Since it is not generally possible to extend licenses to electronic resources outside an institution's faculty, staff and students, the Duke Medical Center Library has identified a number of high quality, freely available online resources.
See our Global Health Resources for International Partners page.
HINARI is a free or low-cost digital library of electronic journals, databases and online books that is available to institutions in low- to middle-income countries. It allows you to browse through lists of electronic journals by subject, title, or publisher. You can also search a customized version of PubMed that shows what citations are available through the HINARI collection.
Individuals cannot register for HINARI, but your institution can if it has not done so already. Check with your librarian or at the HINARI registered institutions list. See the HINARI eligibility criteria for more information.
A number of NGOs and academic institutions have programs for increasing access to information. Many of these organizations offer low cost or free support to administrators or librarians of institutions looking to bolster their own library services.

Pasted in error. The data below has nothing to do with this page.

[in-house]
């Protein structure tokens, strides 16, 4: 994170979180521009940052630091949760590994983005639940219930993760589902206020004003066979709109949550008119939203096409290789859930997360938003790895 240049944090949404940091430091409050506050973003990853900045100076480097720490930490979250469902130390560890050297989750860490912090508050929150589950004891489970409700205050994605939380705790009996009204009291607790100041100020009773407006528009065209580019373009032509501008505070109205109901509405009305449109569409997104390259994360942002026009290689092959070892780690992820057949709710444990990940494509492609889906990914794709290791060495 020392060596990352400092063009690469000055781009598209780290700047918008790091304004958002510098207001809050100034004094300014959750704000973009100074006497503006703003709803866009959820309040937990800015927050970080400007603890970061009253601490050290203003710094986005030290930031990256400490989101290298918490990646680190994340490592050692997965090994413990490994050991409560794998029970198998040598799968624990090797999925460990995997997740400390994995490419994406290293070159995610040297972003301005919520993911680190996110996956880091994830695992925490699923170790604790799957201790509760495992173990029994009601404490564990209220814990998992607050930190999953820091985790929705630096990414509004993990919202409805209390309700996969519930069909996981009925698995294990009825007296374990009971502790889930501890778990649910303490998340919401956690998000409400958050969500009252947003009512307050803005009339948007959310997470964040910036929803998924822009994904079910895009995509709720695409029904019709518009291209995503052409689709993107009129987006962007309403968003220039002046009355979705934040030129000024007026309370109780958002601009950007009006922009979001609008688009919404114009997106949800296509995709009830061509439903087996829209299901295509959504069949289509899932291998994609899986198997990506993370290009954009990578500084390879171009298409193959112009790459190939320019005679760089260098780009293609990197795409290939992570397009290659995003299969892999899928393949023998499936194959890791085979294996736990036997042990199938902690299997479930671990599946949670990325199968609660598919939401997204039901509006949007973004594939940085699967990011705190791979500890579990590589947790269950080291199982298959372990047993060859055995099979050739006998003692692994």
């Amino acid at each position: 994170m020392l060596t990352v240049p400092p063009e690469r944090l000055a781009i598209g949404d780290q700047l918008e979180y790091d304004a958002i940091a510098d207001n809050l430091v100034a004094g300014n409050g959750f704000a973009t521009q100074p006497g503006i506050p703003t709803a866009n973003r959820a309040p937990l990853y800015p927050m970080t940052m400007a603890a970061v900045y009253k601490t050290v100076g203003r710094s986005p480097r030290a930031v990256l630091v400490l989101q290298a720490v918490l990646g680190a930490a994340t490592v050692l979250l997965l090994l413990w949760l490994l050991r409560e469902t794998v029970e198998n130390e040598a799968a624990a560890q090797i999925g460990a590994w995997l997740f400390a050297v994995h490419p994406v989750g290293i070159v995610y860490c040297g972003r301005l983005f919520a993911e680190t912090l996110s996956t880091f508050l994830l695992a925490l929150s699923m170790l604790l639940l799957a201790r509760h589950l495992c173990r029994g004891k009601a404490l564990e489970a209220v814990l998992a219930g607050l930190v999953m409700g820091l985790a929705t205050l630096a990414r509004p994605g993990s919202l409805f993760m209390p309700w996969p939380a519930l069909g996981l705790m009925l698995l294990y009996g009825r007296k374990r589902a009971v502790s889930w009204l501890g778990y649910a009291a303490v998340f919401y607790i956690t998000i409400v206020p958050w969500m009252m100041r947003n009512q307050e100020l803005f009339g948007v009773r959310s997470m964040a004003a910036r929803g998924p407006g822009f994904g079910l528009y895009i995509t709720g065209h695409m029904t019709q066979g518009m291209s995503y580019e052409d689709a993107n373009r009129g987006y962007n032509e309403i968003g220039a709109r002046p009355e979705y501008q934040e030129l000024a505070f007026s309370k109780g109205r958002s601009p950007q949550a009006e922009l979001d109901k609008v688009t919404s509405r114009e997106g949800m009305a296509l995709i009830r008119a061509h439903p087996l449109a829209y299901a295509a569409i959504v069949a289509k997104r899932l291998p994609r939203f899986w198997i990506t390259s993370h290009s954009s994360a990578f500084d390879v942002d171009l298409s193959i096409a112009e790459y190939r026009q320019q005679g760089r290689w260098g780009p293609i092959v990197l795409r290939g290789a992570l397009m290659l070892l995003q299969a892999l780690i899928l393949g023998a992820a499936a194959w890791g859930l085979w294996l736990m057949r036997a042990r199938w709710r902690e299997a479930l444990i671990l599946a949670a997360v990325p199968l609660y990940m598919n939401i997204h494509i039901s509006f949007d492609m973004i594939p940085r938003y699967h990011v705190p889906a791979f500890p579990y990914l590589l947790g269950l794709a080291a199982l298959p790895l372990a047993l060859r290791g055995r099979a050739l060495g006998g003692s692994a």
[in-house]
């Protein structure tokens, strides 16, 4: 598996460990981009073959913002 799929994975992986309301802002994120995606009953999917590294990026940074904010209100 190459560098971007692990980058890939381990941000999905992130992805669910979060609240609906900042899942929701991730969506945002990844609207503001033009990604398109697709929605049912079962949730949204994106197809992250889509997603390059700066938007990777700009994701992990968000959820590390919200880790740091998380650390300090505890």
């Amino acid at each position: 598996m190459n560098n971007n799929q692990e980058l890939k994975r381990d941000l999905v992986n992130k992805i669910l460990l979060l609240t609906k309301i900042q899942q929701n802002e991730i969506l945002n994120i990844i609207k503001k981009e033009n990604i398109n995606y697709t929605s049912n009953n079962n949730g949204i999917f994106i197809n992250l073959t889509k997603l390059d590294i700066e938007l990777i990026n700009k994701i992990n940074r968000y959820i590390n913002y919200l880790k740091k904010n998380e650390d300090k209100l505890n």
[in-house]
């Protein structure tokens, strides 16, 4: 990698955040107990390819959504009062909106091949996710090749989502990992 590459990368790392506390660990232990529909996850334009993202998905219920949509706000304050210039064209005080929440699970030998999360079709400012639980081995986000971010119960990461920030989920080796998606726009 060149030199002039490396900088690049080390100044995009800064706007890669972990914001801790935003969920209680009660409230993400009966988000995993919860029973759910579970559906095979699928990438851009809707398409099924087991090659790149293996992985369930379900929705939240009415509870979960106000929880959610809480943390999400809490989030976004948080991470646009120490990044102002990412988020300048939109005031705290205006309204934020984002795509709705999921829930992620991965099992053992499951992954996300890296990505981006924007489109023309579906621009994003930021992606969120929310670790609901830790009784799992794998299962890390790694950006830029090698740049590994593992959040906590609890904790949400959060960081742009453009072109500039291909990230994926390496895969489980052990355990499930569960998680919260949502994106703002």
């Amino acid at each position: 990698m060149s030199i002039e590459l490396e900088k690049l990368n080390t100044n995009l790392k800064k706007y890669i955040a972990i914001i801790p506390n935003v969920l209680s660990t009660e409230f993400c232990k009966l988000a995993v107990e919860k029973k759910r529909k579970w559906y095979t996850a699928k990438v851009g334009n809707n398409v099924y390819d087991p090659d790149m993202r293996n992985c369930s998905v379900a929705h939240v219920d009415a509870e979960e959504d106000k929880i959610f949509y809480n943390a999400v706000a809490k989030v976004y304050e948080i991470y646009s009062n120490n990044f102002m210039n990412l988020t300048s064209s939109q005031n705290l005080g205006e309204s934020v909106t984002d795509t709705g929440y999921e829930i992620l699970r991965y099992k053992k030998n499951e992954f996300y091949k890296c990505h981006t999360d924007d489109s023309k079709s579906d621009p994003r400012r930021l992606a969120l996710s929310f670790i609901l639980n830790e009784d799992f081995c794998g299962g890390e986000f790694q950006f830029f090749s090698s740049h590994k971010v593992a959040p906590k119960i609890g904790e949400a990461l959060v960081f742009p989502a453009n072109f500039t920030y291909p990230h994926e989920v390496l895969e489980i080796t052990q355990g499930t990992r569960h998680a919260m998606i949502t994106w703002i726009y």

WiderNet Project: Coordinated by the University of Iowa, this organization offers sources, coaching, training, computers and educational materials to schools, clinics, libraries and homes with poor digital communication resources. They also develop and distribute the eGranary Digital Library, a plug-and-play server that provides instant access to millions of digital documents without the need of connection to the Internet.
EIFL: EIFL works with libraries worldwide to enable access to digital information in developing and transition countries. They are an international not-for-profit organisation based in Europe with a global network of partners.
INASP PERii: PERii includes access to scholarly literature and supports related programs and training.